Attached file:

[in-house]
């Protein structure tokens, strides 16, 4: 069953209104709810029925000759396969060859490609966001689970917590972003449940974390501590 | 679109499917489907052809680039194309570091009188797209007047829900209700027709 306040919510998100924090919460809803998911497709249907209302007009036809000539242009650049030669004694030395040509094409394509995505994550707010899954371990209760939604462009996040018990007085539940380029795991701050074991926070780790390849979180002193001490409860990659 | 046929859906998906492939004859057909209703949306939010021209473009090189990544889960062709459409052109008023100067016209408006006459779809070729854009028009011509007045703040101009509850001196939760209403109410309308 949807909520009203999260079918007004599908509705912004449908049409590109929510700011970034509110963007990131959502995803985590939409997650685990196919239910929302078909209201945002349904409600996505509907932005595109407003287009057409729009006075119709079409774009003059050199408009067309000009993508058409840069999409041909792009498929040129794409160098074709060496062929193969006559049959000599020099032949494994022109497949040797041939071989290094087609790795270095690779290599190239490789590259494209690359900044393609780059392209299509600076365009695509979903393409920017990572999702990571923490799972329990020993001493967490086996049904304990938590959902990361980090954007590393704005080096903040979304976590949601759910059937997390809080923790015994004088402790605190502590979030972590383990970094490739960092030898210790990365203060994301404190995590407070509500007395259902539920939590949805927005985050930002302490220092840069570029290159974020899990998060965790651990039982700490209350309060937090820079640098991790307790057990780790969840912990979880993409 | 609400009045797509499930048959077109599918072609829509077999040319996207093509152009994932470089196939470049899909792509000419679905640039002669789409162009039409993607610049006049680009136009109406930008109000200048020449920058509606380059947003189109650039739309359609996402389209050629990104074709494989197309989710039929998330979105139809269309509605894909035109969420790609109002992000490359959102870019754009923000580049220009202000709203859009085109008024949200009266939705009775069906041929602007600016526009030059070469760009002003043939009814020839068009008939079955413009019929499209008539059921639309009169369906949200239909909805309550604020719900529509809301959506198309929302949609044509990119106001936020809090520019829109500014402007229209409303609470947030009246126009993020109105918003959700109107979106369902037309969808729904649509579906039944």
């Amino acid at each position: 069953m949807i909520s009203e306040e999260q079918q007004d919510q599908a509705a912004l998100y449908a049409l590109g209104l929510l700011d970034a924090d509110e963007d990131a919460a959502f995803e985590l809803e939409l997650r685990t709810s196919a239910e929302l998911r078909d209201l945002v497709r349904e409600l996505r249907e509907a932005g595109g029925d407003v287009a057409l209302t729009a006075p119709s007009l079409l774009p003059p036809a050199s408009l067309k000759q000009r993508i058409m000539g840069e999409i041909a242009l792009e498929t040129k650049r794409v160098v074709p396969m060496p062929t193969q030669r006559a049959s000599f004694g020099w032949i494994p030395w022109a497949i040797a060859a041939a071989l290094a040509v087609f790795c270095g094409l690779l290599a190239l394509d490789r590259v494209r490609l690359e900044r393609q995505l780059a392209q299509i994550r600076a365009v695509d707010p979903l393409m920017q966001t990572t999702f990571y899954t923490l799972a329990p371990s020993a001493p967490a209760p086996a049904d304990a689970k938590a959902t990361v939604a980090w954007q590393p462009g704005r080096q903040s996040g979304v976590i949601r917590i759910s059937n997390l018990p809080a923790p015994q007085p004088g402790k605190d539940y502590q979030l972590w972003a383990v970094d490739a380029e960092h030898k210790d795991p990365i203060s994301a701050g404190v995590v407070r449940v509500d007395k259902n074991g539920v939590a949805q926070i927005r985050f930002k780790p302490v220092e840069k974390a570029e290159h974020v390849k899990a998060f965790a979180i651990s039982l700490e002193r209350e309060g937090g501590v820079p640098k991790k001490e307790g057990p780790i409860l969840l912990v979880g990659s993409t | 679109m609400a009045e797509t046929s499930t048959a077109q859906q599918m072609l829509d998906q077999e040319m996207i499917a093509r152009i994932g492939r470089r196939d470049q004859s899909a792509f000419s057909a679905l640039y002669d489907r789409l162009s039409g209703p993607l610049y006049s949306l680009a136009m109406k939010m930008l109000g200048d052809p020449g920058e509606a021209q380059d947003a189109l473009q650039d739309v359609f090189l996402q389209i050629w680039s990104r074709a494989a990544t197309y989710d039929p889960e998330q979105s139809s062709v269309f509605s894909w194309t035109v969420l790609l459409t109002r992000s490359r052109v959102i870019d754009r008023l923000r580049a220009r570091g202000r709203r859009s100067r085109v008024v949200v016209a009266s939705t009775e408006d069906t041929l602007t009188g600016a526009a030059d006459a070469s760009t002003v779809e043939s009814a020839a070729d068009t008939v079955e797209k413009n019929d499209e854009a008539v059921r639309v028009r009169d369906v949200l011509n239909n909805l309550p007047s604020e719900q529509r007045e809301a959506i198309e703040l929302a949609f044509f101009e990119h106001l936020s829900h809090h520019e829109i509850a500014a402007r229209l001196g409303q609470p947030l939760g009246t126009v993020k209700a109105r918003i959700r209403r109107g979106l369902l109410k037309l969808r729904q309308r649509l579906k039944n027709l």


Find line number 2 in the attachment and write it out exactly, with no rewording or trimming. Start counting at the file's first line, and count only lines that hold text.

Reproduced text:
């Protein structure tokens, strides 16, 4: 069953209104709810029925000759396969060859490609966001689970917590972003449940974390501590 | 679109499917489907052809680039194309570091009188797209007047829900209700027709 306040919510998100924090919460809803998911497709249907209302007009036809000539242009650049030669004694030395040509094409394509995505994550707010899954371990209760939604462009996040018990007085539940380029795991701050074991926070780790390849979180002193001490409860990659 | 046929859906998906492939004859057909209703949306939010021209473009090189990544889960062709459409052109008023100067016209408006006459779809070729854009028009011509007045703040101009509850001196939760209403109410309308 949807909520009203999260079918007004599908509705912004449908049409590109929510700011970034509110963007990131959502995803985590939409997650685990196919239910929302078909209201945002349904409600996505509907932005595109407003287009057409729009006075119709079409774009003059050199408009067309000009993508058409840069999409041909792009498929040129794409160098074709060496062929193969006559049959000599020099032949494994022109497949040797041939071989290094087609790795270095690779290599190239490789590259494209690359900044393609780059392209299509600076365009695509979903393409920017990572999702990571923490799972329990020993001493967490086996049904304990938590959902990361980090954007590393704005080096903040979304976590949601759910059937997390809080923790015994004088402790605190502590979030972590383990970094490739960092030898210790990365203060994301404190995590407070509500007395259902539920939590949805927005985050930002302490220092840069570029290159974020899990998060965790651990039982700490209350309060937090820079640098991790307790057990780790969840912990979880993409 | 609400009045797509499930048959077109599918072609829509077999040319996207093509152009994932470089196939470049899909792509000419679905640039002669789409162009039409993607610049006049680009136009109406930008109000200048020449920058509606380059947003189109650039739309359609996402389209050629990104074709494989197309989710039929998330979105139809269309509605894909035109969420790609109002992000490359959102870019754009923000580049220009202000709203859009085109008024949200009266939705009775069906041929602007600016526009030059070469760009002003043939009814020839068009008939079955413009019929499209008539059921639309009169369906949200239909909805309550604020719900529509809301959506198309929302949609044509990119106001936020809090520019829109500014402007229209409303609470947030009246126009993020109105918003959700109107979106369902037309969808729904649509579906039944």